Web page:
# How to find the centroid of the intersecting region between three circles of differing diameters

This question is a follow-up to this question I asked earlier which deals with finding the midpoint of the intersecting region of two circles of differing diameters. Using the parametric equation of a line as suggested in the accepted answer, it works perfectly. Now I want to take it a step further. In the image below, you'll see I have three circles of differing diameters which all intersect at various points.

I would like to find the centroid of the region at which all three circles overlap. The only information available is the coordinates of the circles' centers and their respective diameters. It doesn't appear to be as straight-forward as the last question, though. The intersection of the circles does not always occur on the line between the centers. I imagine one would need to average the X and Y coordinates of the points of intersection to find it, but I'm not sure how to find the points of intersection in this scenario.

Any thoughts or guidance in the right direction is appreciated.

• I answered you below with an idea of how to approach the problem, if you need any further help to do all the calculations let me know and I'll try to help. Commented Apr 4, 2017 at 14:35
• Do you want the centroid of the curved region or the average of the three intersection points? Those are two different things.
– user856
Commented Apr 6, 2017 at 17:25

1. Get the coordinates of the three intersection points between pairs of circles by solving

$$\begin{cases}(x-x_1)^2+(y-y_1)^2=r_1^2\\(x-x_2)^2+(y-y_2)^2=r_2^2\end{cases}$$

(subtract the equations to get a linear one, express $y$ in terms of $x$ ang plug in the first equation to get a quadratic equation in $x$.)

2. The area of the triangle is given by half the cross-product between two sides. The centroid is at the arithmetic mean of the coordinates.

3. For each circular segment, you know the radius and the chord length and you easily derive the aperture angle ($2\arcsin l/2r$). Hence the area, which is the difference between a sector and a triangle ($r^2(\theta-\sin\theta)/2$). The centroid is located on the symmetry axis at a distance from the arc center equal to $$\frac{4r\sin^3\frac\theta2}{3(\theta-\sin\theta)}.$$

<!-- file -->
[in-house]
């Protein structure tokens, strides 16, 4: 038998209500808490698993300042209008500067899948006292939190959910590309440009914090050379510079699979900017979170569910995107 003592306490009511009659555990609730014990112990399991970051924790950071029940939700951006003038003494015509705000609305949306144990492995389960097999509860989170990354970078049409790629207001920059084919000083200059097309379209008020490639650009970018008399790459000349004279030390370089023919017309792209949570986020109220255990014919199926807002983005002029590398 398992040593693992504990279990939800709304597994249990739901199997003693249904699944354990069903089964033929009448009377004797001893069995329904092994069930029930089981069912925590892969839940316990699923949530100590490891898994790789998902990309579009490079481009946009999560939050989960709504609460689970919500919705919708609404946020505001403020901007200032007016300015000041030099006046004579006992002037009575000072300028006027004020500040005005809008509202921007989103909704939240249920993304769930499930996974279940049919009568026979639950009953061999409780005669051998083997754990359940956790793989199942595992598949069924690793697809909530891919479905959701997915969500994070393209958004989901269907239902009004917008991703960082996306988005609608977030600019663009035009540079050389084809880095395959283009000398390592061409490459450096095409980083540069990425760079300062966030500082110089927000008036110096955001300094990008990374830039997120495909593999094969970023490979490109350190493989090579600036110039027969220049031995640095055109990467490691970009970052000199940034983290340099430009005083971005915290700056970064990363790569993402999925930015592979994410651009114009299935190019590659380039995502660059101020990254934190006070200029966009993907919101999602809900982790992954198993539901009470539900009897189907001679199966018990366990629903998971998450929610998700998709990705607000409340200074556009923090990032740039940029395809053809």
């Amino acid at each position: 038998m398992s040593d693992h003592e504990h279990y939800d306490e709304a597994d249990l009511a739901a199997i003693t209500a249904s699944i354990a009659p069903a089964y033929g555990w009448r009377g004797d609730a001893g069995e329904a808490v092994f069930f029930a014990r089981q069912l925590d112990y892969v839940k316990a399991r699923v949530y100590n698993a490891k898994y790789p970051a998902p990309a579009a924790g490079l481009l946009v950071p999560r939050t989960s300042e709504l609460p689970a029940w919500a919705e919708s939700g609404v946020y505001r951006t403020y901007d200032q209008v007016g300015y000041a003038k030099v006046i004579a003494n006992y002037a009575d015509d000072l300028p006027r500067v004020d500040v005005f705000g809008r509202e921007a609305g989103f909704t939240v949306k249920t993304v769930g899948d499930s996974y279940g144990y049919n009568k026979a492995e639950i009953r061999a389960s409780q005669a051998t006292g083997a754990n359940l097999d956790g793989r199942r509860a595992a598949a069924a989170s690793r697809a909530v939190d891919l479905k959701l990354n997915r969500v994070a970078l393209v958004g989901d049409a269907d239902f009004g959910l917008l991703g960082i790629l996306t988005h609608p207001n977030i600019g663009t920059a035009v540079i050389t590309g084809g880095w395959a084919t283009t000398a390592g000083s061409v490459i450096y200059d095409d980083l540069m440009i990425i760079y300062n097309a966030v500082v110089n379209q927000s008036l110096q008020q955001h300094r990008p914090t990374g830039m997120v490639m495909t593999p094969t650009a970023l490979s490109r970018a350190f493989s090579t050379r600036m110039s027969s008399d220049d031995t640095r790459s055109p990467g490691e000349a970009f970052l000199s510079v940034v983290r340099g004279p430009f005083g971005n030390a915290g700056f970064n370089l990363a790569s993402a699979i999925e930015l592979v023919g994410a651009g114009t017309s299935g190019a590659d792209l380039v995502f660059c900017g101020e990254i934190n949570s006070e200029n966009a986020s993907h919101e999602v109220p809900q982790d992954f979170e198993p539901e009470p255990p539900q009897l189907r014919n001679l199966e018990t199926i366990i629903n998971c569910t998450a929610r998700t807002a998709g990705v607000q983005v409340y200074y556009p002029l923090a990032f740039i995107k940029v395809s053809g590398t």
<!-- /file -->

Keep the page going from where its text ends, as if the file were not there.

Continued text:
4. For each circle, find the translation and rotation that brings the segment in the reference position (as in the link). The translation just cancels the center coordinates. The rotation angle is found from the slope of the chord.

5. Compute the coordinates of the centroids of the segments, counter-rotate them and translate the centers back. This will give you the absolute coordinates of the centroids.

6. The global centroid is the weighted average of the centroids, where the weights are the areas

$$\bar x=\frac{\bar x_{t}A_t+\bar x_{s_1}A_{s_1}+\bar x_{s_2}A_{s_2}+\bar x_{s_3}A_{s_3}}{A_t+A_{s_1}+A_{s_2}+A_{s_3}}$$

and similar for $y$.

A complete analytical formula is possible but will probably be pretty large.

The shape in question is the union of a triangle and three disc segments. Therefore we need formulas for the areas and the centroids of such "elementary" figures. Given these formulas you can find the centroid of the union by weighing in the centroids of the parts with their areas as weights.

The triangle should cause no difficulties.

The area of a disc segment is $A_{\rm segment}=r^2(\alpha-\sin\alpha)$, whereby $\alpha$ denotes the central angle of this segment. Of course you can express $A$ in terms of other geometric parameters.

The centroid $C$ of a disc segment is on its symmetry axis, and you obtain the distance of $C$ from the center of the disc by computing

$${1\over A_{\rm segment}}\int_h^r x\>2\sqrt{r^2-x^2}\>dx\ .$$ Here $h$ is the distance of the base of the segment from the center of the disc.

The resulting formulas do not look nice since angle and trigonometric terms are mixed up.